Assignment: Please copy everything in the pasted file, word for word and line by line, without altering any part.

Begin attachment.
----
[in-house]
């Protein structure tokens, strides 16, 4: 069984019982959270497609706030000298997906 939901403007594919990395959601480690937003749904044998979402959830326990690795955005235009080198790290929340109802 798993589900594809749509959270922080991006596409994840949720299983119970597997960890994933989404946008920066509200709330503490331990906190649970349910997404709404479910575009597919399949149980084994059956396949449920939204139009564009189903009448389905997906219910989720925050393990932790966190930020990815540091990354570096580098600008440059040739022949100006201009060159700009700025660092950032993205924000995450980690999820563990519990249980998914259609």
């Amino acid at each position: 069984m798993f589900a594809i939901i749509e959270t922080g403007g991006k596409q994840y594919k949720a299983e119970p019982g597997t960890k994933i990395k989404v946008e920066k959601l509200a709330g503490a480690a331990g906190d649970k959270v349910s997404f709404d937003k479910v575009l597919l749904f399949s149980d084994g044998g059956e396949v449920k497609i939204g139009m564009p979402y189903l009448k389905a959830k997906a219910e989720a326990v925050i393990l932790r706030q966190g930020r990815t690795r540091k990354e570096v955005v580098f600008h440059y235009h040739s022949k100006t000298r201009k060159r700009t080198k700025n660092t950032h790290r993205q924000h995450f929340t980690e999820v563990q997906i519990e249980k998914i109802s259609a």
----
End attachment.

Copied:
[in-house]
């Protein structure tokens, strides 16, 4: 069984019982959270497609706030000298997906 939901403007594919990395959601480690937003749904044998979402959830326990690795955005235009080198790290929340109802 798993589900594809749509959270922080991006596409994840949720299983119970597997960890994933989404946008920066509200709330503490331990906190649970349910997404709404479910575009597919399949149980084994059956396949449920939204139009564009189903009448389905997906219910989720925050393990932790966190930020990815540091990354570096580098600008440059040739022949100006201009060159700009700025660092950032993205924000995450980690999820563990519990249980998914259609």
């Amino acid at each position: 069984m798993f589900a594809i939901i749509e959270t922080g403007g991006k596409q994840y594919k949720a299983e119970p019982g597997t960890k994933i990395k989404v946008e920066k959601l509200a709330g503490a480690a331990g906190d649970k959270v349910s997404f709404d937003k479910v575009l597919l749904f399949s149980d084994g044998g059956e396949v449920k497609i939204g139009m564009p979402y189903l009448k389905a959830k997906a219910e989720a326990v925050i393990l932790r706030q966190g930020r990815t690795r540091k990354e570096v955005v580098f600008h440059y235009h040739s022949k100006t000298r201009k060159r700009t080198k700025n660092t950032h790290r993205q924000h995450f929340t980690e999820v563990q997906i519990e249980k998914i109802s259609a």